The U.S. has said it will sign a deal with Mexico by the end of November, with or without Canada.
"We know that Canada's interests are what we have to stand up for and we will", Trudeau said, speaking at the Council of Foreign Relations in NY.
Trudeau was asked about US trade ambassador Robert Lighthizer's recent glum assessment of the talks, which remain deadlocked over issues like dispute resolution, access to Canada's dairy market and the so-called Section 232 tariffs on Canadian steel and aluminum.
USA and Canadian negotiators have spent more than a month trying to resolve remaining differences after Washington sealed a tentative deal with Mexico City which they intend to sign by December 1, when a new government takes office. The prime minister said it was a quick and cordial encounter and that people shouldn't read too much into it.
The two sides are still far apart on major issues such as how to settle disputes and US demands for more access to Canada's protected dairy market.
The US and Canada are basically out of time to iron out their differences in a trade agreement before the Sept 30 deadline to have a completed full text.
"We're very unhappy with the negotiations and the negotiating style of Canada".
New Zealand's 'First Baby' makes an adorable appearance at the United Nations
When the event moderator remarked that the baby was backstage and very peaceful, Ardern quipped: "Wasn't at 3:30 this morning". Gayford posted a photo on Twitter, which read as "first baby" of New Zealand . "Great yarn for her 21st (birthday)", he wrote.
U.S. President Donald Trump sits behind his desk as he announces a bilateral trade agreement with Mexico to replace the North American Free Trade Agreement (NAFTA) at the White House in Washington, U.S., August 27, 2018.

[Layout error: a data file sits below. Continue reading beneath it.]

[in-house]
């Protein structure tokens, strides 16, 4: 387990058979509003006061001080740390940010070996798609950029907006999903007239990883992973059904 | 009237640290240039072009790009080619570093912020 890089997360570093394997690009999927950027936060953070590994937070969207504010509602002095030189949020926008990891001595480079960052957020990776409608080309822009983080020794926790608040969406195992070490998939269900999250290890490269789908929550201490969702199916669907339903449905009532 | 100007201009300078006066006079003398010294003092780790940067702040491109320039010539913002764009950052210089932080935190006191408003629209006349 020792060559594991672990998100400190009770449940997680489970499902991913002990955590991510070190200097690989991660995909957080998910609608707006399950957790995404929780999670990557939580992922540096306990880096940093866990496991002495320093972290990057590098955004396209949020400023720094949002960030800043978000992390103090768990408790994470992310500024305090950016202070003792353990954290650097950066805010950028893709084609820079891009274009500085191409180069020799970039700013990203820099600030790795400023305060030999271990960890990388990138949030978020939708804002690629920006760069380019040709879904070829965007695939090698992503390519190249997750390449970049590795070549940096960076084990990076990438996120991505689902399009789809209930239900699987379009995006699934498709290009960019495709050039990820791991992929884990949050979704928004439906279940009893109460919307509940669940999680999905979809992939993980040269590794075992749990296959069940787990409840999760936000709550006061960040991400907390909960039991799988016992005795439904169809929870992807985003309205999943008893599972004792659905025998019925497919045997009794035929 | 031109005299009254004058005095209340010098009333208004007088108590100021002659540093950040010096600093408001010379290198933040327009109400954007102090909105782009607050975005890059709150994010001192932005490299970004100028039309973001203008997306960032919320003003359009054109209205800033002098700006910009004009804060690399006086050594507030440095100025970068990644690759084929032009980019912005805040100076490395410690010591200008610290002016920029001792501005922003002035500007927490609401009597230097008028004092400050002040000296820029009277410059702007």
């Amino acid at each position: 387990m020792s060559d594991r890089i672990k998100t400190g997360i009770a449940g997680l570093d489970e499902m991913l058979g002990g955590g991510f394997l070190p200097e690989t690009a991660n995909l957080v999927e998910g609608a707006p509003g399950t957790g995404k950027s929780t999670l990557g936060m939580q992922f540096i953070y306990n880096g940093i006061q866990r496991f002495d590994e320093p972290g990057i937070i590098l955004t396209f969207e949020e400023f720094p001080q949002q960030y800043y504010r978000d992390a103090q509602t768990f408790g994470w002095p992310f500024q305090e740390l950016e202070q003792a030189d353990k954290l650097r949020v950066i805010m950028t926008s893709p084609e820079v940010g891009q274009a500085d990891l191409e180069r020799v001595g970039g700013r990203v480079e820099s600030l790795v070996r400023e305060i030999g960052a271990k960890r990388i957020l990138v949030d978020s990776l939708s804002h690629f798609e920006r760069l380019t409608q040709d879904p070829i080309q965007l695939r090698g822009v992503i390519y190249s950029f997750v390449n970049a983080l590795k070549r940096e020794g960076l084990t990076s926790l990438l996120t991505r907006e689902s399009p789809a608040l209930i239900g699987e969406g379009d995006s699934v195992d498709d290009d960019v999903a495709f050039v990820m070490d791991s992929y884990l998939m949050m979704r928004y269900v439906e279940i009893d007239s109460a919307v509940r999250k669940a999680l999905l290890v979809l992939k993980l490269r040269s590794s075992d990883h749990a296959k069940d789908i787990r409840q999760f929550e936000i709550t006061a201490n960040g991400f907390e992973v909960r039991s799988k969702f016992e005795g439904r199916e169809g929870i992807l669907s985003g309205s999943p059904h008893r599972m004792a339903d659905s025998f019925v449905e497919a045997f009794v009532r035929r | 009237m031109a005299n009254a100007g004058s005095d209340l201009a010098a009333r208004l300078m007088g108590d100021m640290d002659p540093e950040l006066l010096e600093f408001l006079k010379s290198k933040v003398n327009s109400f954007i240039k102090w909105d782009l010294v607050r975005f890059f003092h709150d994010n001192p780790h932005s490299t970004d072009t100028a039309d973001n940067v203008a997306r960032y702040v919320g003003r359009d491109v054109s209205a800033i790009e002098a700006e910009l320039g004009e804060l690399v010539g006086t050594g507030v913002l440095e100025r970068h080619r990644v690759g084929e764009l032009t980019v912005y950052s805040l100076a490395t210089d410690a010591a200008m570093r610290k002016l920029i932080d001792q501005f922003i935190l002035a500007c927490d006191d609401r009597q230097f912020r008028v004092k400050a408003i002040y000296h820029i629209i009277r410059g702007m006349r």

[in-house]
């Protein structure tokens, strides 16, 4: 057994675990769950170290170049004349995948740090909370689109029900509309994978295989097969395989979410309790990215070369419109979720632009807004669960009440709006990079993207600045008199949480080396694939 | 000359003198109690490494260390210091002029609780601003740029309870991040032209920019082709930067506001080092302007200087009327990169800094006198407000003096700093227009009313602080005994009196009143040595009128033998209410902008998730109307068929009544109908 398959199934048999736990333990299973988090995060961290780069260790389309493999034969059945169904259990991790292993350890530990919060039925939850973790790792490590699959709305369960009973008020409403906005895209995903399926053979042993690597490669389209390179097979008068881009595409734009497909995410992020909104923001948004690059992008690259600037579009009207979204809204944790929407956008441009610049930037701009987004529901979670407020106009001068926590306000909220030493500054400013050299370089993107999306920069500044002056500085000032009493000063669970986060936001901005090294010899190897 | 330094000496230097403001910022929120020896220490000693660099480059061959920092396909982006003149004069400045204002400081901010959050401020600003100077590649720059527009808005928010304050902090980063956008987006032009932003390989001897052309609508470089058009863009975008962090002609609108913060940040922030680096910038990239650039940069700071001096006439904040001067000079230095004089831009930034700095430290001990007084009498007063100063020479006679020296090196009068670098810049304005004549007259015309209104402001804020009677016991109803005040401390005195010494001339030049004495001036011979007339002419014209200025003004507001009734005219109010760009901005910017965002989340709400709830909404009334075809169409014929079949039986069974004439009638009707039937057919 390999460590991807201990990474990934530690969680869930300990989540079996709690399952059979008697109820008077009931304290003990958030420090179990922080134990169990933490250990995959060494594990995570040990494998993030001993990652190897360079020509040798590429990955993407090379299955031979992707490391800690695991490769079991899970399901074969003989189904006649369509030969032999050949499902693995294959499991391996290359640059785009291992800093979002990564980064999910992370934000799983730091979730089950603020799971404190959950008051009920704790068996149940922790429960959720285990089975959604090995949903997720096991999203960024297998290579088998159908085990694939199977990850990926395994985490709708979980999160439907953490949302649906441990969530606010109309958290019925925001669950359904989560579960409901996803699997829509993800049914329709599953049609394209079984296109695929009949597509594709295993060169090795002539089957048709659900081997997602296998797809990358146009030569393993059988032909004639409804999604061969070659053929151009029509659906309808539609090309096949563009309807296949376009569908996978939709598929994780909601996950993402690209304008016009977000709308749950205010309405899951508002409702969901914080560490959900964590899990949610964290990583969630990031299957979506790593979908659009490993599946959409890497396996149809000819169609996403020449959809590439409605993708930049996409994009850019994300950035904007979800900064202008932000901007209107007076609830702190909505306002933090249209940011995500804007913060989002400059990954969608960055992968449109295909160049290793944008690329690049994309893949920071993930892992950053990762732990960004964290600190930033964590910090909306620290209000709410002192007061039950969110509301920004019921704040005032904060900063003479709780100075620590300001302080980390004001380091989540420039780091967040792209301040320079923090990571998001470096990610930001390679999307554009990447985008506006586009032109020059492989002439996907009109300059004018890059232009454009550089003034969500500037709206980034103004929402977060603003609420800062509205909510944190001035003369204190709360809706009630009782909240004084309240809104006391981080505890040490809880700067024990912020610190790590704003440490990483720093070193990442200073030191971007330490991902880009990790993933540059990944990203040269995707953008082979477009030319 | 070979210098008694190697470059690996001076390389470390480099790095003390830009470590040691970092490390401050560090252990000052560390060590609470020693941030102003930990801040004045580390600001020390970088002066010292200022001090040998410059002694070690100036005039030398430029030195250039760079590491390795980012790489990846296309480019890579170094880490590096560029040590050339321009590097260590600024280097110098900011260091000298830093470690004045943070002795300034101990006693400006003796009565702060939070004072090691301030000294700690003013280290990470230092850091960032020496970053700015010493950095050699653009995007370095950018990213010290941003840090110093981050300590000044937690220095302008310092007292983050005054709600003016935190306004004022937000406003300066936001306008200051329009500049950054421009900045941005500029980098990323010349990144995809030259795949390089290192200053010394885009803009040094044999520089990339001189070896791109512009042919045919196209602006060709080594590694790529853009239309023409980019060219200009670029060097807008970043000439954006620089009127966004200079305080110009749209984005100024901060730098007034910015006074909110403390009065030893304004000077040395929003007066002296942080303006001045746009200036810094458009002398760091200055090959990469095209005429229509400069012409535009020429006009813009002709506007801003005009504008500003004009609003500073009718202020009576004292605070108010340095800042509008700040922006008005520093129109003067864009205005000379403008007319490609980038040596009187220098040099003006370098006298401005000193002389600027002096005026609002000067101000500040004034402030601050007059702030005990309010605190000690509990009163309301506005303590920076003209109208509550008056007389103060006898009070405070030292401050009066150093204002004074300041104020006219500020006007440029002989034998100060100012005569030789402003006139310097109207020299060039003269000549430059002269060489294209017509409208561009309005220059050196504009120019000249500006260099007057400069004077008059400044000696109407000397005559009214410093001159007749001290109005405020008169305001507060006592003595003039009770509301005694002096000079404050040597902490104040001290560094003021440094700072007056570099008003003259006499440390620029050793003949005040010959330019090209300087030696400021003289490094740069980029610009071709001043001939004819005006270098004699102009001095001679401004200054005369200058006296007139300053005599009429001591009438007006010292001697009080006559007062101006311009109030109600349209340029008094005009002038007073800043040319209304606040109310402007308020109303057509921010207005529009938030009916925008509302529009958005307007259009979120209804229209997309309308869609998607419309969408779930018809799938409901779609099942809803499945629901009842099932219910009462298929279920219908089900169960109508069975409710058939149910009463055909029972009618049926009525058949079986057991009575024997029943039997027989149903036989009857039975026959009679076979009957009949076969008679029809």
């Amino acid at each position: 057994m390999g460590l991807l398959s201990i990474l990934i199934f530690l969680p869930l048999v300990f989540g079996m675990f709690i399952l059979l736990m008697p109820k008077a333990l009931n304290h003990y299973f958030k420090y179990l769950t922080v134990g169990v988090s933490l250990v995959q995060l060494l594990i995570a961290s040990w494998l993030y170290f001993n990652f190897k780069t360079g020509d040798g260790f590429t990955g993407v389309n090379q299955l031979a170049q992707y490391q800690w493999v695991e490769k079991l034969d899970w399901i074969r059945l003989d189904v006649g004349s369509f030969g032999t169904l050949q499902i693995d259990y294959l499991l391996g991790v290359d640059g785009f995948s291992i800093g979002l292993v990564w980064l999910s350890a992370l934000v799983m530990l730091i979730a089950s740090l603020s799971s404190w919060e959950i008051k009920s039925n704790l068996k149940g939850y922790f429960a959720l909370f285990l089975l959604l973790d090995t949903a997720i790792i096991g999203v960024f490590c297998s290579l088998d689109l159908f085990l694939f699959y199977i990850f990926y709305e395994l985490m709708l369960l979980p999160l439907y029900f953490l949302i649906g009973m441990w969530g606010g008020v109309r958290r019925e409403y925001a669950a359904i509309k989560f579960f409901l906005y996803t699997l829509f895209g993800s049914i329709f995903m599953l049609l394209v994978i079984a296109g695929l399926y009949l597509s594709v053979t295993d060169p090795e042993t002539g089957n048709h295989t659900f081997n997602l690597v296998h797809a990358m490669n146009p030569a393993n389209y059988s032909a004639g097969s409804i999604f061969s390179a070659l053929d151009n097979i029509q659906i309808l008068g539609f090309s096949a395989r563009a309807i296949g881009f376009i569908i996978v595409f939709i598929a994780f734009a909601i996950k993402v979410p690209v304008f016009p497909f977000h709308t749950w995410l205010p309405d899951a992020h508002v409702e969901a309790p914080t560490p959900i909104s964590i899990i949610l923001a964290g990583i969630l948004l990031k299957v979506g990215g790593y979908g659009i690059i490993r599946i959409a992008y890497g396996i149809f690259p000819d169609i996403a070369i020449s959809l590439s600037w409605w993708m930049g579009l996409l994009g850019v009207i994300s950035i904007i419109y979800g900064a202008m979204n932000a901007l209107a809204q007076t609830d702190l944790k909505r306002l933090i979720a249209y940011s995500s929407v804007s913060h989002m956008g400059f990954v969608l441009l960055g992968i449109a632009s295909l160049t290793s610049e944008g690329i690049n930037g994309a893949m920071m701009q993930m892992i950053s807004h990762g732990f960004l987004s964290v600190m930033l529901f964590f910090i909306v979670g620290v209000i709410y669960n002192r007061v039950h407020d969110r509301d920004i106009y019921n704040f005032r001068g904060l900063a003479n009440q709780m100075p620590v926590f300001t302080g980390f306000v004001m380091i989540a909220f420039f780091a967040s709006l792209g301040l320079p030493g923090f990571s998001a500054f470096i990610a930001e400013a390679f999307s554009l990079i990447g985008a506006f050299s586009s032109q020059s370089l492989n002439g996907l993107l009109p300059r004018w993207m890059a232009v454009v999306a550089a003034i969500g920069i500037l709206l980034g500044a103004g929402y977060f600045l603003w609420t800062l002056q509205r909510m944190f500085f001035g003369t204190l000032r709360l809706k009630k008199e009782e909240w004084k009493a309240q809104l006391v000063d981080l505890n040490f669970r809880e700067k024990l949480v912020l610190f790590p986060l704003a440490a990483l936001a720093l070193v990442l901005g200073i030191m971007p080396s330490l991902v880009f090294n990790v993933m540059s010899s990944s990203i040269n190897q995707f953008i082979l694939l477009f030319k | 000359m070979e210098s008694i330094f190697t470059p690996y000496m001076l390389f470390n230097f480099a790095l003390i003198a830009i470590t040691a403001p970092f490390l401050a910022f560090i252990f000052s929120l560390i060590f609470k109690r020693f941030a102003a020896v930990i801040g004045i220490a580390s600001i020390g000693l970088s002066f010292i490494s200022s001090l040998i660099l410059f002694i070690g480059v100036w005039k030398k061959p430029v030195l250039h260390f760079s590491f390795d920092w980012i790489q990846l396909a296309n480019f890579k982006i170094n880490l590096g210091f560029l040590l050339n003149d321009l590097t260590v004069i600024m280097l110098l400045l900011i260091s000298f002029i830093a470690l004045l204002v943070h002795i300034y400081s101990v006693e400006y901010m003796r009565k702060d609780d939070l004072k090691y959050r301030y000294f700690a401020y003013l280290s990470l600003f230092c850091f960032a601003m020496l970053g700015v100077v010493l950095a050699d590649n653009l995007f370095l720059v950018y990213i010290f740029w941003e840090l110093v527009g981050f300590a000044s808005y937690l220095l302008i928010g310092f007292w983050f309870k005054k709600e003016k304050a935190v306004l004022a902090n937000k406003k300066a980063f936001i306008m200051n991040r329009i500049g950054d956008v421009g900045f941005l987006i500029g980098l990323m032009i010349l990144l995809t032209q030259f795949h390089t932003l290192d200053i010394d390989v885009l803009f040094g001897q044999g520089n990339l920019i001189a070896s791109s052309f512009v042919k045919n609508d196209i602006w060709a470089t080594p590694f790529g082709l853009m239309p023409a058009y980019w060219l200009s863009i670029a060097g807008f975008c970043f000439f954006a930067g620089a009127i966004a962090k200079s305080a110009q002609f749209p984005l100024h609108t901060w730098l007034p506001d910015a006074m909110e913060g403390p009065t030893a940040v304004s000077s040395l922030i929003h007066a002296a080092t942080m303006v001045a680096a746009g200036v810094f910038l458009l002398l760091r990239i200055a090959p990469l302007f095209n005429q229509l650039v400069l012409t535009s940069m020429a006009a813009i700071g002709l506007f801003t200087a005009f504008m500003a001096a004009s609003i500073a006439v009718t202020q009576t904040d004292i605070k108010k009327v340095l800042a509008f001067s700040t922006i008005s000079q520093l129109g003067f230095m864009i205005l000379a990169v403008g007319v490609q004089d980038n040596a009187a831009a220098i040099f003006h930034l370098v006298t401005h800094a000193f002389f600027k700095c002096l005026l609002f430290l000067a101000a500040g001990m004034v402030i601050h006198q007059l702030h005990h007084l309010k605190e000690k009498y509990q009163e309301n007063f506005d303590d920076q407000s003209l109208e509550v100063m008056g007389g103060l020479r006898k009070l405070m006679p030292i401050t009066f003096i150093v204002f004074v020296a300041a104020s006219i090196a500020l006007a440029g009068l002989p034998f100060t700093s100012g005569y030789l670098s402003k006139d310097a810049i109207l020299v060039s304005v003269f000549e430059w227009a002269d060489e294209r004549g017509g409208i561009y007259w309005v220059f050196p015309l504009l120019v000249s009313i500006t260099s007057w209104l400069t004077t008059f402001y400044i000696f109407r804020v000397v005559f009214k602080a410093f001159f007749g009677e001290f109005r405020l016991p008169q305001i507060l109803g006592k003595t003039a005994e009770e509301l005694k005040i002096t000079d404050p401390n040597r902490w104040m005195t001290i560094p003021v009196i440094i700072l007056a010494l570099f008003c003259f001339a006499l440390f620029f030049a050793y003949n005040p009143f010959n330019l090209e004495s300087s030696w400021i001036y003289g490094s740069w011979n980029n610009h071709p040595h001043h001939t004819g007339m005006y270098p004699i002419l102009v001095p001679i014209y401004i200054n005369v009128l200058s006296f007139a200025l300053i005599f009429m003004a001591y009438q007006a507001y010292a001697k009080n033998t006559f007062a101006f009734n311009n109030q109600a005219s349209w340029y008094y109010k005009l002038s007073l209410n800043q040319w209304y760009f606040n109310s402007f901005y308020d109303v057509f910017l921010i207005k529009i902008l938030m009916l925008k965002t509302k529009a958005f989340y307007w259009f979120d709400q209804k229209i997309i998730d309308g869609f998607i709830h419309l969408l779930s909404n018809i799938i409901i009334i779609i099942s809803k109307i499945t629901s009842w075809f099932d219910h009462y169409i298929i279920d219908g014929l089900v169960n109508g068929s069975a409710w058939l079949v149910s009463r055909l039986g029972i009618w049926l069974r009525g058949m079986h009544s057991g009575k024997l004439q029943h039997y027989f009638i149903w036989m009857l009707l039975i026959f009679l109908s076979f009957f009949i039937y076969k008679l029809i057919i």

"On steel and aluminum on this point, we started off trying to have some kind of overall agreement that would accomplish that".
And he warned the United States would soon go after Canadian auto imports.
MacNaughton made the comments in response to a question about whether Canada might simply call Trump's bluff and make a take-it-or-leave-it offer, daring Trump to carry out his tariff threat. The decision will fall to congressional leaders, who are generally supportive of free trade and keeping Canada in the pact.
But he said: "I believe this US-China discussion will go on for a while".
On dispute resolution, the Trudeau government wants to keep some form of NAFTA's Chapter 19 panels and the US wants to eliminate them. "I think it's important to keep North America together, even if it takes more time" he said. "It was an interaction like so many are in the United Nations - quick but cordial". However, if anything that might add more pressure on the United States, which has squeezed a good deal out of Mexico.
"I'm anxious a little bit that time will catch up with us", he said, noting that he had spent more time in Washington working on trade issues than ever before.